WASHINGTON — Energy companies and environmental groups have more often been adversaries than allies when it comes to hydraulic fracturing, the drilling technique used to unlock natural gas from shale rock nationwide.
But a handful of gas producers and environmental advocates are striving to change that dynamic by collaborating on a plan to step up the safety and regulation of hydraulic fracturing.
Now regulated at the state level, the technique involves injecting fluids deep underground and at high pressure to break up shale rock and produce natural gas.
In New York, Pennsylvania and other states with promising shale formations, the industry has faced off with environmentalists who worry that natural gas or the liquids known as “fracking fluids” can contaminate nearby groundwater supplies.
Both sides see gains
Both sides hope to gain by working together.
For environmentalists, it’s an opportunity to stiffen standards for a technique that is increasingly used nationwide and could help boost domestic supplies of a cleaner burning power source.
For the industry, it’s a chance to counter a major PR problem that threatens to undermine support for domestic natural gas production through this method and could drive bans on its use.
Mark Boling, executive vice president of Southwestern Energy, said he hatched the idea for the collaboration because the current debate is becoming more polarized, with a fearful public not soothed by industry assurances that hydraulic fracturing has been safely used for decades.
‘The public is concerned’
“It’s not going to help to keep saying we’ve done it for 60 years and no one’s ever proved” there’s a problem, Boling said. “The fact is, the public is concerned. They are fearful of what they don’t know.”
“It is our obligation as an industry to let them know what the issues and obstacles are and show them we are willing to work with environmental groups and state regulators to come up with solutions,” Boling added.
The new project is still in the very beginning stages, with the Environmental Defense Fund and Houston-based Southwestern Energy at the core.
More than a dozen other companies and environmental groups have been approached about joining the discussion, and several are now part of the talks to develop model regulations that participants say will be “as environmentally protective as reasonably possible.”
The broader discussions build on months of negotiations between Boling and Scott Anderson, a senior policy adviser for EDF, over what is now a 40-page draft of possible regulations they hope can be a model for state officials.
The pair expects that a final proposal – which could be ready next year – will deal with a raft of subsurface issues, from the composition of fracking fluids to the integrity of underground wells.
For instance, the plan could propose that companies disclose more information about the chemical cocktails used in fracturing, force regulators to evaluate the geological formations at proposed wells and mandate better pressure monitoring.
In particular, the companies and environmental groups want to develop new standards to ensure the integrity of wells, given explosions and groundwater contamination linked by some to natural gas wells.
Anderson stressed that better well construction would prevent problems.
“As far as the underground aspect goes, hydraulic fracturing should be perfectly safe, if people get all the other stuff right,” Anderson said. That means the casing program for the well, the cementing and pressure management all need to be done properly, he added.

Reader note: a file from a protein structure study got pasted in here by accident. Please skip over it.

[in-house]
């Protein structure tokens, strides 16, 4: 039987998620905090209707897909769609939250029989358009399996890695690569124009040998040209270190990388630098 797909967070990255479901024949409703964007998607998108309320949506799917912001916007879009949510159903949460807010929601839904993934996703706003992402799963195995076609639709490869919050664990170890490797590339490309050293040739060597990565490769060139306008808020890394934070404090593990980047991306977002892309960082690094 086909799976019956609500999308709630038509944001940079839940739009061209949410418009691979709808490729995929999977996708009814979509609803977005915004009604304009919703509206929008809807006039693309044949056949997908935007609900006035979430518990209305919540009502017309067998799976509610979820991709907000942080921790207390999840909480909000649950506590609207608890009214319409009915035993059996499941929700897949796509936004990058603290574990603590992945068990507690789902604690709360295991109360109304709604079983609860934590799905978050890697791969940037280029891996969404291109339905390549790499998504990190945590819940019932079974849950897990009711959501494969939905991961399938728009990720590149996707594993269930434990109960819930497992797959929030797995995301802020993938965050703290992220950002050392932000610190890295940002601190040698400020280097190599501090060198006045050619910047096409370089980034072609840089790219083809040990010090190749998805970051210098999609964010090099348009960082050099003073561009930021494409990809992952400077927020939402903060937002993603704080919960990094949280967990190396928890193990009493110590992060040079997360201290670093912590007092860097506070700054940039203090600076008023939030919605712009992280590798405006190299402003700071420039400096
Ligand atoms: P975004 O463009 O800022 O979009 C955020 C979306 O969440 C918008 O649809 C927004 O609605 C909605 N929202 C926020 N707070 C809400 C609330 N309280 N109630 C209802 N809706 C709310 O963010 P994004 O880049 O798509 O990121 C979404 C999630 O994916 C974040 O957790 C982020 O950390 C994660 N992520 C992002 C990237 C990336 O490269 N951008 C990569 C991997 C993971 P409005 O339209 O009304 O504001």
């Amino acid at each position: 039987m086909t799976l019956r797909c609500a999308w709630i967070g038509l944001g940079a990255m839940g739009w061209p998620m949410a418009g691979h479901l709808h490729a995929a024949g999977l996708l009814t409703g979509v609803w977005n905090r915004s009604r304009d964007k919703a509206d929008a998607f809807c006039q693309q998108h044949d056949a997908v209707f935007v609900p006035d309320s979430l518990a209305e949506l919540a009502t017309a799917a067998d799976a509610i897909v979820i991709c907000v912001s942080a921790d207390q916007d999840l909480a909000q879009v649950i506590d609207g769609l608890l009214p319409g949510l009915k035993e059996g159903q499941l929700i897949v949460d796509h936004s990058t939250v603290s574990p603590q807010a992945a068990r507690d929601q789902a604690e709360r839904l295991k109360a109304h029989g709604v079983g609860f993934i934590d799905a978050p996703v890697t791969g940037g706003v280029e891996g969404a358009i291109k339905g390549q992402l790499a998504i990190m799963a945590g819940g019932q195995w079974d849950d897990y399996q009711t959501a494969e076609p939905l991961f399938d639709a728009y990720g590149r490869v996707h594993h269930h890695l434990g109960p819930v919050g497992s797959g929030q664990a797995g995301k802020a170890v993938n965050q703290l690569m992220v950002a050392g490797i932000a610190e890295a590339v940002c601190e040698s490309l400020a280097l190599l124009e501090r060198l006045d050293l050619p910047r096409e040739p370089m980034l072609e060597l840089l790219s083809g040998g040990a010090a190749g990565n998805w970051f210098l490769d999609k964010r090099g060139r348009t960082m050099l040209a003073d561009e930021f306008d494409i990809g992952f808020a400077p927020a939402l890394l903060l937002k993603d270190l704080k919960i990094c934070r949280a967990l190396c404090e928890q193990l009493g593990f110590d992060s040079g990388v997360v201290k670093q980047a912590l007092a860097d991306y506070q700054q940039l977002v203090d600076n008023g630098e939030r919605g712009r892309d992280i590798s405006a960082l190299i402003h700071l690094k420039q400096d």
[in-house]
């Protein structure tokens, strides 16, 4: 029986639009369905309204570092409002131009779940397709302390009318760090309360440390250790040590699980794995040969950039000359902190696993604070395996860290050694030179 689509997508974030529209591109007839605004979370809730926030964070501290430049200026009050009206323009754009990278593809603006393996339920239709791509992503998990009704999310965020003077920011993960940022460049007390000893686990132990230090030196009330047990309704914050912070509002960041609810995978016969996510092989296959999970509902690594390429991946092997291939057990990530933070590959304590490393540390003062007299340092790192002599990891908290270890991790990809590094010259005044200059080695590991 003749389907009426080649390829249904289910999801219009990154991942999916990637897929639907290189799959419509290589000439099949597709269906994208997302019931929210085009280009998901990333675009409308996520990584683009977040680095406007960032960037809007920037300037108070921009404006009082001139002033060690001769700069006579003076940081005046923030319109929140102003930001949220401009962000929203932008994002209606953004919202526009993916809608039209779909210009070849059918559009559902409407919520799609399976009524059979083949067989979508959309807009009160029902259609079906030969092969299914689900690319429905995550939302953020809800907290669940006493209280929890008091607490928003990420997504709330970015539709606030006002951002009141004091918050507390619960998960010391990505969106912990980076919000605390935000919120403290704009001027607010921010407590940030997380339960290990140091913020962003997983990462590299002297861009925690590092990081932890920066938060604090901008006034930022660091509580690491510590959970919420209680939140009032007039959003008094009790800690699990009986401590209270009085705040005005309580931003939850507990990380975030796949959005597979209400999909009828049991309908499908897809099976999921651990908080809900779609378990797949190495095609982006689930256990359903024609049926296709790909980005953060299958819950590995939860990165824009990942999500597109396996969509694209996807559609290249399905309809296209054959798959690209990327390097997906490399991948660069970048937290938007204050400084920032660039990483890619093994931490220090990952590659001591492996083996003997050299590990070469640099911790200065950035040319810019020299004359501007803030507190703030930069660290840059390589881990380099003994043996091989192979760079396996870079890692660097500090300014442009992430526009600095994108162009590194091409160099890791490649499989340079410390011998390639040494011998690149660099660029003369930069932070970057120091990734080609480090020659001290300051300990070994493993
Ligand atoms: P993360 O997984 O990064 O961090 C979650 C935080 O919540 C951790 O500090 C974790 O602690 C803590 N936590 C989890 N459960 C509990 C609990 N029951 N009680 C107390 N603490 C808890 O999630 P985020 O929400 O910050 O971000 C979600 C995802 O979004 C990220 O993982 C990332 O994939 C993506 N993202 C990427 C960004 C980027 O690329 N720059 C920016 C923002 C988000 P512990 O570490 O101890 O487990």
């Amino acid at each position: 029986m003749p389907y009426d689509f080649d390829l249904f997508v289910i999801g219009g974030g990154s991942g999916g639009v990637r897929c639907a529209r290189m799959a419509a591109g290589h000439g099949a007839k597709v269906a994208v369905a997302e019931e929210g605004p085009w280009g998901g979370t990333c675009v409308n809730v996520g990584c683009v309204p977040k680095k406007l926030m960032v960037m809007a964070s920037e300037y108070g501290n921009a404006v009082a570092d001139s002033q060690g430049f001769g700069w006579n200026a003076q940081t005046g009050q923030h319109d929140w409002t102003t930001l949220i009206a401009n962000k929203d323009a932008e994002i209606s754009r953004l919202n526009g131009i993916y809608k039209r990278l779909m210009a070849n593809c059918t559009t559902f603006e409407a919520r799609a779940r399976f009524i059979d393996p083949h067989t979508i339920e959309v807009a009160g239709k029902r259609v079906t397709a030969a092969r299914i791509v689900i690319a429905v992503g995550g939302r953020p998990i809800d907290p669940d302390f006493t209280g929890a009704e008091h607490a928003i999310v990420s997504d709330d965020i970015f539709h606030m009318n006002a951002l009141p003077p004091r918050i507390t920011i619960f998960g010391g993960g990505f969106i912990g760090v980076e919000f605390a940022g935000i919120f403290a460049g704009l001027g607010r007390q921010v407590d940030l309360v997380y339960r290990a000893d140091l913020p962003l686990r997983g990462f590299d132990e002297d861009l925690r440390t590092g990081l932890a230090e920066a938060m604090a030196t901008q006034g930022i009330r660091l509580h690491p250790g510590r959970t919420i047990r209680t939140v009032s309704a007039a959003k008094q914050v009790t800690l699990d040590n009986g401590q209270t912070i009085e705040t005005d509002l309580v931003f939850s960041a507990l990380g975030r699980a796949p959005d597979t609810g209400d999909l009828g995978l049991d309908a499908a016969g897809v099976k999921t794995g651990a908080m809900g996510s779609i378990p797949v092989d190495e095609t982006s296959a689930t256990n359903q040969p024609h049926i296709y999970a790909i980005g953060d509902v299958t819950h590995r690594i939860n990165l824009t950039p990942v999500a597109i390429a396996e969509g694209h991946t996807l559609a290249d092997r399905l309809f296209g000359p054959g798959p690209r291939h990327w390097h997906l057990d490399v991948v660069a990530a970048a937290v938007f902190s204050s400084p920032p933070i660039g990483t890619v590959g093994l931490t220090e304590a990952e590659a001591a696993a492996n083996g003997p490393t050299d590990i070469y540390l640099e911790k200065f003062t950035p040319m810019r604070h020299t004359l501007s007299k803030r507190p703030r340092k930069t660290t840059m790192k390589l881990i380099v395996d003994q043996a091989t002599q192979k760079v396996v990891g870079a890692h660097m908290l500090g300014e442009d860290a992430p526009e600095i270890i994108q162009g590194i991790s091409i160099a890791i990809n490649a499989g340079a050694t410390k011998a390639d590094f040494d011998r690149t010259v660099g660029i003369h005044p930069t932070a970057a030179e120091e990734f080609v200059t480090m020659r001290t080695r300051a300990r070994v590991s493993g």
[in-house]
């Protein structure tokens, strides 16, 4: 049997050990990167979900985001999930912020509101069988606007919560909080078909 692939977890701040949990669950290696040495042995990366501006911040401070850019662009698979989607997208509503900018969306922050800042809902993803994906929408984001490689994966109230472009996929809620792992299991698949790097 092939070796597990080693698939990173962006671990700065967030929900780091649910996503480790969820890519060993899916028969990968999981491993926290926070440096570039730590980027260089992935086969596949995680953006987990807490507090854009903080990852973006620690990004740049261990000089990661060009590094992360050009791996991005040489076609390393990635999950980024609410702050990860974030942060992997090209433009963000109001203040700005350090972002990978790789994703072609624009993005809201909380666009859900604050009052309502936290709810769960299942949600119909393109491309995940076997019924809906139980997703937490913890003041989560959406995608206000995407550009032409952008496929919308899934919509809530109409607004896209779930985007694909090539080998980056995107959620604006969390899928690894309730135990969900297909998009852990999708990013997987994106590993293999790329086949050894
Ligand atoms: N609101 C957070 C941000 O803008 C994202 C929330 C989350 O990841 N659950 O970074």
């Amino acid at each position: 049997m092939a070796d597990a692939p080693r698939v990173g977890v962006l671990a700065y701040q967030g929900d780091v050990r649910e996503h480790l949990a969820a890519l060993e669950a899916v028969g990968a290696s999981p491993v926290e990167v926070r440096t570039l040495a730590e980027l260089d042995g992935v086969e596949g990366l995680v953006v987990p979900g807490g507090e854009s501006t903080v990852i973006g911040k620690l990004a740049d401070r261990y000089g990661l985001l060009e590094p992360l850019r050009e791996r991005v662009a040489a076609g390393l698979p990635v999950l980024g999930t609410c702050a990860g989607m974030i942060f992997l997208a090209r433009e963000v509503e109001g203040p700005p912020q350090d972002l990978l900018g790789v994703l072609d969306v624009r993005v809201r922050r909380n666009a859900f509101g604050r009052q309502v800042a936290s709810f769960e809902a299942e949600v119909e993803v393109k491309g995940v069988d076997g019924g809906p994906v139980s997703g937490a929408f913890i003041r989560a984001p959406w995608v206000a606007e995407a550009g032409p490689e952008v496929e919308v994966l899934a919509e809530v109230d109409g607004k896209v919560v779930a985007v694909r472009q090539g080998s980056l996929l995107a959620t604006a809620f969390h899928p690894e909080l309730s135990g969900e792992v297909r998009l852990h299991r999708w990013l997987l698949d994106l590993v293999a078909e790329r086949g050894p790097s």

But state regulation of these issues is spotty.
Some rely on 30-year-old tests for assessing the quality of cement jobs at sites. Many don’t require consideration of whether wells are being built in formations that are robust and thick enough to prevent fluid movement.
The energy companies and environmental groups face high hurdles in developing a final proposal they can all endorse and then build a coalition that can advance it in state capitals nationwide.
Two years ago, more than two dozen businesses and environmental organizations banded together to endorse a plan for combating global warming with nationwide caps on carbon dioxide emissions.
But their proposal – immediately viewed as too watered down by some in the environmental community and as too strict by some businesses – stalled on Capitol Hill.
‘This is much harder’
Industry and environmentalists successfully collaborated on guidelines for the capture and storage of carbon dioxide, but that is a still-developing technology, and participants came to the table without baggage, Anderson noted.
“It wasn’t polarized,” he said. “This is much harder to do in a collaborative way.”
Boling acknowledges the challenge is “formidable,” but notes that by focusing on well integrity issues, the discussions tackle “a familiar area for industry, and one where I think they would agree that as long as you do it right, most everything else takes care of itself.”
Anderson said he is hopeful about consensus because “the issue that we’re tackling is an almost purely technical issue.”
“For the most part, this is a technical problem susceptible to a technical solution,” he said. “For all the issues we might choose to solve, this is the easy one.”
In addition to overcoming historical distrust, both groups face other thorny issues ahead.
A major sticking point could be whether the federal government, in addition to states, should regulate fracking – something industry has widely opposed.
For now, both sides have agreed to disagree. Anderson said environmental advocates aren’t giving up their position on the issue, but added that the model regulations could work for regulators in many jurisdictions.